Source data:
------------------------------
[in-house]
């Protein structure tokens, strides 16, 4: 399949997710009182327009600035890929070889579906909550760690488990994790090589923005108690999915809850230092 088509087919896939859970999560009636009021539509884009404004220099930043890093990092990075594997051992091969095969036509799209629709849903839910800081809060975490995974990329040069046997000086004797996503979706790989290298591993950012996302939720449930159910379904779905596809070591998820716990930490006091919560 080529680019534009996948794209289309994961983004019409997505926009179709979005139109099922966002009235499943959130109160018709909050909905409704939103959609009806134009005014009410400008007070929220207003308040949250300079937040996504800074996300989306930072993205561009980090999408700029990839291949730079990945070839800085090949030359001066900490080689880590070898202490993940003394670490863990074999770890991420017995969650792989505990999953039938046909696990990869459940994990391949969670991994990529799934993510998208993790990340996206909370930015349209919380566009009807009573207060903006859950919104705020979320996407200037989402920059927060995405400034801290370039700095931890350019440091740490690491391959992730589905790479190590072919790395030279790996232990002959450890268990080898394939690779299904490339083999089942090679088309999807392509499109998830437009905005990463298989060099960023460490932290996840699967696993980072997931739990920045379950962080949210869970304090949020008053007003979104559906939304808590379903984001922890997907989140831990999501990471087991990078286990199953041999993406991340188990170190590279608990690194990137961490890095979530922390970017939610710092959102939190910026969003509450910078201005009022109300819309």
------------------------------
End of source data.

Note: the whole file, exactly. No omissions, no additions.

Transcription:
[in-house]
């Protein structure tokens, strides 16, 4: 399949997710009182327009600035890929070889579906909550760690488990994790090589923005108690999915809850230092 088509087919896939859970999560009636009021539509884009404004220099930043890093990092990075594997051992091969095969036509799209629709849903839910800081809060975490995974990329040069046997000086004797996503979706790989290298591993950012996302939720449930159910379904779905596809070591998820716990930490006091919560 080529680019534009996948794209289309994961983004019409997505926009179709979005139109099922966002009235499943959130109160018709909050909905409704939103959609009806134009005014009410400008007070929220207003308040949250300079937040996504800074996300989306930072993205561009980090999408700029990839291949730079990945070839800085090949030359001066900490080689880590070898202490993940003394670490863990074999770890991420017995969650792989505990999953039938046909696990990869459940994990391949969670991994990529799934993510998208993790990340996206909370930015349209919380566009009807009573207060903006859950919104705020979320996407200037989402920059927060995405400034801290370039700095931890350019440091740490690491391959992730589905790479190590072919790395030279790996232990002959450890268990080898394939690779299904490339083999089942090679088309999807392509499109998830437009905005990463298989060099960023460490932290996840699967696993980072997931739990920045379950962080949210869970304090949020008053007003979104559906939304808590379903984001922890997907989140831990999501990471087991990078286990199953041999993406991340188990170190590279608990690194990137961490890095979530922390970017939610710092959102939190910026969003509450910078201005009022109300819309």